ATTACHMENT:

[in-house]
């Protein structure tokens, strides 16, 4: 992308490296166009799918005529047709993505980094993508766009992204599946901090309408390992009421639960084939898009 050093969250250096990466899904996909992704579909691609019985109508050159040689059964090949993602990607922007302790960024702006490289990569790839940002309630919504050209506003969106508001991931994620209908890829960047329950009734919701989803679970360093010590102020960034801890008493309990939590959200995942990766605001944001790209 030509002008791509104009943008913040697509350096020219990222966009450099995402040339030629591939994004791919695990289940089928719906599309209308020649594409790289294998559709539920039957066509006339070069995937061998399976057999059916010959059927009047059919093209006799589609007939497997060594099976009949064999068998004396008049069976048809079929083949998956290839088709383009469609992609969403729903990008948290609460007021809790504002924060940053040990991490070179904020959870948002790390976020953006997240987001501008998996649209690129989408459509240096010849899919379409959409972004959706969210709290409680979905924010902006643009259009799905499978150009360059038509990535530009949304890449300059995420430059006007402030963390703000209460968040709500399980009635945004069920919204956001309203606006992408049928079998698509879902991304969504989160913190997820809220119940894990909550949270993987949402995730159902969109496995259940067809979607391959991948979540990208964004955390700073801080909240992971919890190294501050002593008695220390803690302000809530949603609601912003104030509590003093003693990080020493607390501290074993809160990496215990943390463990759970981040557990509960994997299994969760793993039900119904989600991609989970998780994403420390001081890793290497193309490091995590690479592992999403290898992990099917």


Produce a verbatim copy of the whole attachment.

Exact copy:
[in-house]
């Protein structure tokens, strides 16, 4: 992308490296166009799918005529047709993505980094993508766009992204599946901090309408390992009421639960084939898009 050093969250250096990466899904996909992704579909691609019985109508050159040689059964090949993602990607922007302790960024702006490289990569790839940002309630919504050209506003969106508001991931994620209908890829960047329950009734919701989803679970360093010590102020960034801890008493309990939590959200995942990766605001944001790209 030509002008791509104009943008913040697509350096020219990222966009450099995402040339030629591939994004791919695990289940089928719906599309209308020649594409790289294998559709539920039957066509006339070069995937061998399976057999059916010959059927009047059919093209006799589609007939497997060594099976009949064999068998004396008049069976048809079929083949998956290839088709383009469609992609969403729903990008948290609460007021809790504002924060940053040990991490070179904020959870948002790390976020953006997240987001501008998996649209690129989408459509240096010849899919379409959409972004959706969210709290409680979905924010902006643009259009799905499978150009360059038509990535530009949304890449300059995420430059006007402030963390703000209460968040709500399980009635945004069920919204956001309203606006992408049928079998698509879902991304969504989160913190997820809220119940894990909550949270993987949402995730159902969109496995259940067809979607391959991948979540990208964004955390700073801080909240992971919890190294501050002593008695220390803690302000809530949603609601912003104030509590003093003693990080020493607390501290074993809160990496215990943390463990759970981040557990509960994997299994969760793993039900119904989600991609989970998780994403420390001081890793290497193309490091995590690479592992999403290898992990099917």